Credibility Crusher: If your nonverbal language tells a different story than your spoken language – the “mixed-message” dilemma – people might question your credibility. For example, if you’re giving positive feedback to an employee but you relay the good news with a low, monotone voice – they likely won’t believe your words, and may lose confidence in you.
When you take the time to match your nonverbal messaging to your words when giving positive feedback you’ll see wonderful results. To deliver good news and have it perceived as genuine, sit forward when you speak and smile! If employees accept that your praise as sincere, they’ll feel more encouraged to keep up the good work.
Don’t worry – we’ll shed light on each type of nonverbal communication so you can set yourself up for success with every personal encounter.
The Secret Ingredient To Nonverbal Communication
Can you guess? It’s Self-Awareness; the first, foundational domain of Emotional Intelligence.
As a leader, your people skills or EQ have a much greater bearing on your success than your hard skills (IQ) because at the end of the day your job is about people – the heart of every organization.
The first step is understanding self. We’d all like to think that we have a solid grasp on our emotions, how we handle them and how they affect others, but in reality being self-aware is no easy task. It is, however, an important one, and very luckily, one that can be learned.
According to Harvard University
The core of high [Emotional Intelligence] is self-awareness: if you don’t understand your own motivations and behaviors, it’s nearly impossible to develop an understanding of others.
If you want to send the right nonverbal message, you need to first be aware of your emotions and understand how they impact you – inside and out. For example, we know that our internal stress affects our external body language. If we learn to be aware of how we’re feeling and what triggers our stress, we can better control it – and the way our body reacts.
Daniel Goleman – the godfather of Emotional Intelligence – believes that tuning into the signals of our body is the most practical ways to build self-awareness.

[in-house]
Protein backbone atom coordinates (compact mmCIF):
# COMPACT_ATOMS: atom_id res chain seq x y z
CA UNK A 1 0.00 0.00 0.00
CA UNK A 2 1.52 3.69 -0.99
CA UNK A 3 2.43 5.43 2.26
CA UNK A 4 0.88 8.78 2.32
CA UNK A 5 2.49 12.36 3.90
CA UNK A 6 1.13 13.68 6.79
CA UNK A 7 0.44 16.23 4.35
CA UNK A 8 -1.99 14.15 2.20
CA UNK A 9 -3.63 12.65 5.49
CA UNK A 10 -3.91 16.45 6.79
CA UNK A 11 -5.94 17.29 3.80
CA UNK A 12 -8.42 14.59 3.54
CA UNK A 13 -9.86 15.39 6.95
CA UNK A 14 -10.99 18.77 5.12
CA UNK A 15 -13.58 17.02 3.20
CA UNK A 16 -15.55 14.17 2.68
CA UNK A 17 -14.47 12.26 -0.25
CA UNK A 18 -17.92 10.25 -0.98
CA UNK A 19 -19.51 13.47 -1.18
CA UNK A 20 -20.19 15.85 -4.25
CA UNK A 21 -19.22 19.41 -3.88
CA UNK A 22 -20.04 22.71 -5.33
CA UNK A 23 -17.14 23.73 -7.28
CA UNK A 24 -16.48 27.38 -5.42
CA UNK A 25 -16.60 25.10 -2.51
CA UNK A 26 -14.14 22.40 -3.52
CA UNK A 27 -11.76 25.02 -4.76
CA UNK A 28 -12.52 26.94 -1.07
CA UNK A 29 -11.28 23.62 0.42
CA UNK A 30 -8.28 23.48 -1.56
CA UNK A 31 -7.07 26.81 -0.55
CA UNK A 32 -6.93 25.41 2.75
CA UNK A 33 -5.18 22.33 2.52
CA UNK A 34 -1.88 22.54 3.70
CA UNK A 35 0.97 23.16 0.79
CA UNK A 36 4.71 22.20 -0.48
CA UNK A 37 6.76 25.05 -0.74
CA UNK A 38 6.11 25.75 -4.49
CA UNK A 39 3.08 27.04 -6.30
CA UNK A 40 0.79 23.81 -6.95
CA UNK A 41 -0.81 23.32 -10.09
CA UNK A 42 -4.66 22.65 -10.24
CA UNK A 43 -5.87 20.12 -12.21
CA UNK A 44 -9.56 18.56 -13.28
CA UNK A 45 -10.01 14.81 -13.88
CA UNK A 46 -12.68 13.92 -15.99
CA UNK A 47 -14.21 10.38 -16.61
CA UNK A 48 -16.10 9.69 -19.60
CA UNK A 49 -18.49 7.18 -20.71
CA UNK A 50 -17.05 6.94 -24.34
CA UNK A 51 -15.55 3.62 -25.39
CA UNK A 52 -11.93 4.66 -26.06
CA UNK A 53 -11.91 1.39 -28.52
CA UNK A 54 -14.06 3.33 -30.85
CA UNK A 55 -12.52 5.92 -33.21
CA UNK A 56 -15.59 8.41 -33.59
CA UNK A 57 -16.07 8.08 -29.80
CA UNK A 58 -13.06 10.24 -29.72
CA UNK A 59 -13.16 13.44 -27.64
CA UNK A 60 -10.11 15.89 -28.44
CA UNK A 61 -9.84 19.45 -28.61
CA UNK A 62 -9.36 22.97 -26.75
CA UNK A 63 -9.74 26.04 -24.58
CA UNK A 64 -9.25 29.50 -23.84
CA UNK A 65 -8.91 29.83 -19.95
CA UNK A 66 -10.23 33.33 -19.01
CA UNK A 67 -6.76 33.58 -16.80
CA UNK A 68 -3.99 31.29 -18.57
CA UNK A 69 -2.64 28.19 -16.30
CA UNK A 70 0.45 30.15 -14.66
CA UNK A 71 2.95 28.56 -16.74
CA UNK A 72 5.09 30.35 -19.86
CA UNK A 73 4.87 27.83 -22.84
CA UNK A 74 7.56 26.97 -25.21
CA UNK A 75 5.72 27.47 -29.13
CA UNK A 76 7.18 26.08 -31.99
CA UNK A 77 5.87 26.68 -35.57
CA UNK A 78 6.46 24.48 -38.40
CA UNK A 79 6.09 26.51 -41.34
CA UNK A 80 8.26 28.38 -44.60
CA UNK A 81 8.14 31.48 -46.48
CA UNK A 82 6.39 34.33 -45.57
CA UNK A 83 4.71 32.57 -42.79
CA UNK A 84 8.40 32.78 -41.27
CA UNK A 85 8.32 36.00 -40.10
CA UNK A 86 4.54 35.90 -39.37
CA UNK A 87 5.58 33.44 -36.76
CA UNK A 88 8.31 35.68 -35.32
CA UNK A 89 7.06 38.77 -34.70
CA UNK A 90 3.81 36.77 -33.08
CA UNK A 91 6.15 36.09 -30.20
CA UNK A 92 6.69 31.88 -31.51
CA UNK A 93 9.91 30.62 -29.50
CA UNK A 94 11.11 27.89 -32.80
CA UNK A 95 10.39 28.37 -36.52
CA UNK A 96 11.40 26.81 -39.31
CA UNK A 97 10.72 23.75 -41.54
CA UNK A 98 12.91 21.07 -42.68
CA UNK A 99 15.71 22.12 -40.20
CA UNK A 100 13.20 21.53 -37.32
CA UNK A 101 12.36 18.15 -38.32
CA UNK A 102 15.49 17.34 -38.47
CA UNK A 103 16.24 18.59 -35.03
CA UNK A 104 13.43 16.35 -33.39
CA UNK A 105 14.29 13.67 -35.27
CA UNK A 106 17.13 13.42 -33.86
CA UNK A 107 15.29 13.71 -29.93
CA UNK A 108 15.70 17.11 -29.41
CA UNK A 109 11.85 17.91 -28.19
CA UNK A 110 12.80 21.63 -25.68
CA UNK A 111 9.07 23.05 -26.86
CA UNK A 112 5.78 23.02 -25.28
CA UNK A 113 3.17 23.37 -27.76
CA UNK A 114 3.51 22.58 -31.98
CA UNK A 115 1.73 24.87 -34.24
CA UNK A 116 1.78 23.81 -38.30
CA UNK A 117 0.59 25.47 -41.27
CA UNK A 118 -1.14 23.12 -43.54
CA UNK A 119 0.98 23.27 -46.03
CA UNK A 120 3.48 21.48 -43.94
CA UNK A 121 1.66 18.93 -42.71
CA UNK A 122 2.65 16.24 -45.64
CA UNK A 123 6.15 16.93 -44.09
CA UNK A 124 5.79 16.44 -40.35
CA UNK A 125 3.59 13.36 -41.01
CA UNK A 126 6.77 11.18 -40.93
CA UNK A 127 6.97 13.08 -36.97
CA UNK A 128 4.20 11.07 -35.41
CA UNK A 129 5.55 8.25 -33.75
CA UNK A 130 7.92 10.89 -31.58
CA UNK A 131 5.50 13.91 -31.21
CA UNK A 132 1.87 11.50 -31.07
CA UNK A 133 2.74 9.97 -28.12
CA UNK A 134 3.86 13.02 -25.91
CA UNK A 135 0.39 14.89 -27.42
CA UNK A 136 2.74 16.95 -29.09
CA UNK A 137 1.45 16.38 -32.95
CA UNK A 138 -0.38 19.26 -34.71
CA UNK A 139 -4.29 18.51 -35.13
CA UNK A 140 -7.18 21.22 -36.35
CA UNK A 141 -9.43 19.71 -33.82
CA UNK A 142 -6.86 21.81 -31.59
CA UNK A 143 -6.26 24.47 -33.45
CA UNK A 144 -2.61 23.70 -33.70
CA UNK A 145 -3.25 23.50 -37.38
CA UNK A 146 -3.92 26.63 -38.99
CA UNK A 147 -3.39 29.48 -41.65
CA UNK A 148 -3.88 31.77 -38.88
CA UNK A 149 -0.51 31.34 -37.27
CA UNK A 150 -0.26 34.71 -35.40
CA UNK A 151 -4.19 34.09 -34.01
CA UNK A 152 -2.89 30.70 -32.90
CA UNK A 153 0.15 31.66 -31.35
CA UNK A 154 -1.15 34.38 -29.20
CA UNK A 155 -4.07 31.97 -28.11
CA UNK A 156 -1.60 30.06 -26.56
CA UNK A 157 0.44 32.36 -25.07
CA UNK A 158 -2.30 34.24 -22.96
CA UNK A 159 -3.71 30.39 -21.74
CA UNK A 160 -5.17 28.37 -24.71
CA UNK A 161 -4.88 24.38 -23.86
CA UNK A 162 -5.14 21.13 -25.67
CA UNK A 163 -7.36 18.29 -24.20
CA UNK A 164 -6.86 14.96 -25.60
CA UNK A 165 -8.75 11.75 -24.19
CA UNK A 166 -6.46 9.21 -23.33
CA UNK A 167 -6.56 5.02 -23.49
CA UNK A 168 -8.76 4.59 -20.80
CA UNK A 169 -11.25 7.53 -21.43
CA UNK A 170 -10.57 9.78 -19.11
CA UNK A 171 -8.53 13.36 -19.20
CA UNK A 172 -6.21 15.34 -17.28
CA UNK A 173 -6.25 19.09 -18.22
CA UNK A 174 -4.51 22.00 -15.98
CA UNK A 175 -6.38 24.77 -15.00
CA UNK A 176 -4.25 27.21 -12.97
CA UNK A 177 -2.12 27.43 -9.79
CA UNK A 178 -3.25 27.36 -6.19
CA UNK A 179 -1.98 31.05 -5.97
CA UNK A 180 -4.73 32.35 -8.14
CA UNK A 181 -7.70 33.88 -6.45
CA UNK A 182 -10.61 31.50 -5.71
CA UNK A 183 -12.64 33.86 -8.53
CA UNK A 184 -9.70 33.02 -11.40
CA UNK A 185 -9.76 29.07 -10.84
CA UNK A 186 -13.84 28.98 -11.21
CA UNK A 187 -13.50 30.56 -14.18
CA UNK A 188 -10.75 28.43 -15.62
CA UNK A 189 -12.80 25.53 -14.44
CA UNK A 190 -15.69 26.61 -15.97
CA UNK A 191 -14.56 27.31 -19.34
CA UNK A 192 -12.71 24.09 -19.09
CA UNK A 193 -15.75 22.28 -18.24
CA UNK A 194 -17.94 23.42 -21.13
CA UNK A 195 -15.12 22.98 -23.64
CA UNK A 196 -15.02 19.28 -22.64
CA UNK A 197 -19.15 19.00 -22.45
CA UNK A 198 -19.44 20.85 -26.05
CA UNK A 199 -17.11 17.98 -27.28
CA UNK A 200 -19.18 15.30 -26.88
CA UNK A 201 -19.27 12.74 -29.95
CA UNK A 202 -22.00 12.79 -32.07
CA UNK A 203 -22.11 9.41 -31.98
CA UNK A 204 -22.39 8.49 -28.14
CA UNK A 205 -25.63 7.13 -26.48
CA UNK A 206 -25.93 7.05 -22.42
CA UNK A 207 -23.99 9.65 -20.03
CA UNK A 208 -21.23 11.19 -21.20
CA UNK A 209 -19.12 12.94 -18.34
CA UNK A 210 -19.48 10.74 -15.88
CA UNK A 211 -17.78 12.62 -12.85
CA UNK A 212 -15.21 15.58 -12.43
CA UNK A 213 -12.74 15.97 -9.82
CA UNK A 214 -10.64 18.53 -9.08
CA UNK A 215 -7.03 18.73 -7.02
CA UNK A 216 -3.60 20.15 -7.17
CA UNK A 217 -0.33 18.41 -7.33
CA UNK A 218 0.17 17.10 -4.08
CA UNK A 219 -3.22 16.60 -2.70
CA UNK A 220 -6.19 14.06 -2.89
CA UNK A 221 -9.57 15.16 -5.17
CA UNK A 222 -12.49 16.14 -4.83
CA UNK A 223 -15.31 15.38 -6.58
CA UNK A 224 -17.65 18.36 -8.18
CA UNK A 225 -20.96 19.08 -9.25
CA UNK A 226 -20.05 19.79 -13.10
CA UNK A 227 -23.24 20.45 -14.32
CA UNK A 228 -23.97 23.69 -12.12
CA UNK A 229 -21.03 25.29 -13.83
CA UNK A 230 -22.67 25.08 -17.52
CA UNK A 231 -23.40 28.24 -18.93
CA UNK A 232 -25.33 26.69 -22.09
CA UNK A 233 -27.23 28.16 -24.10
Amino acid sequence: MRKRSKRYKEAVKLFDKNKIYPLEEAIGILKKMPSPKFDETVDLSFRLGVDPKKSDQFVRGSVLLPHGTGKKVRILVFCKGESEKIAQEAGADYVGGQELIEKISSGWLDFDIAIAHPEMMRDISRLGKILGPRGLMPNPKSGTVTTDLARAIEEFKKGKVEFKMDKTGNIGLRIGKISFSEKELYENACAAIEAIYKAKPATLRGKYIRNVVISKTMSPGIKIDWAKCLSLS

When emotions are activated, they are accompanied by bodily changes. There may be changes in breathing rate, in muscle tension, in heart rate. Emotional Self-Awareness in part is the awareness of one’s own body.
In order to start building your self-awareness, Goleman suggests to “check in with your sensory experience.” Pay attention to how your emotions affect you on a physiological level, so you can control your body language.
Tip: Ask yourself questions like: What triggers you? What situations make you feel certain emotions? Does your body language change with these feelings? Keep track of these emotions in a daily journal and then search for patterns. Understanding is the first step to improving.
The Pros Of Building Your Self-Awareness:
- You’ll be able to send nonverbal signals that match your verbal ones, resulting in consistency and therefore trust. This is the ideal for all leaders.
- You’ll learn to read employees by their nonverbal messages and will better understand their feelings and needs. For example, you’ll learn that answers like
“It’s ok – I’m not upset” when it comes to employee conflict, or negative feedback, can use a bit more probing and attention.
4 Nonverbal Communication Tips For Managers
Watch Your Body Language (Gesture, Posture, Movements)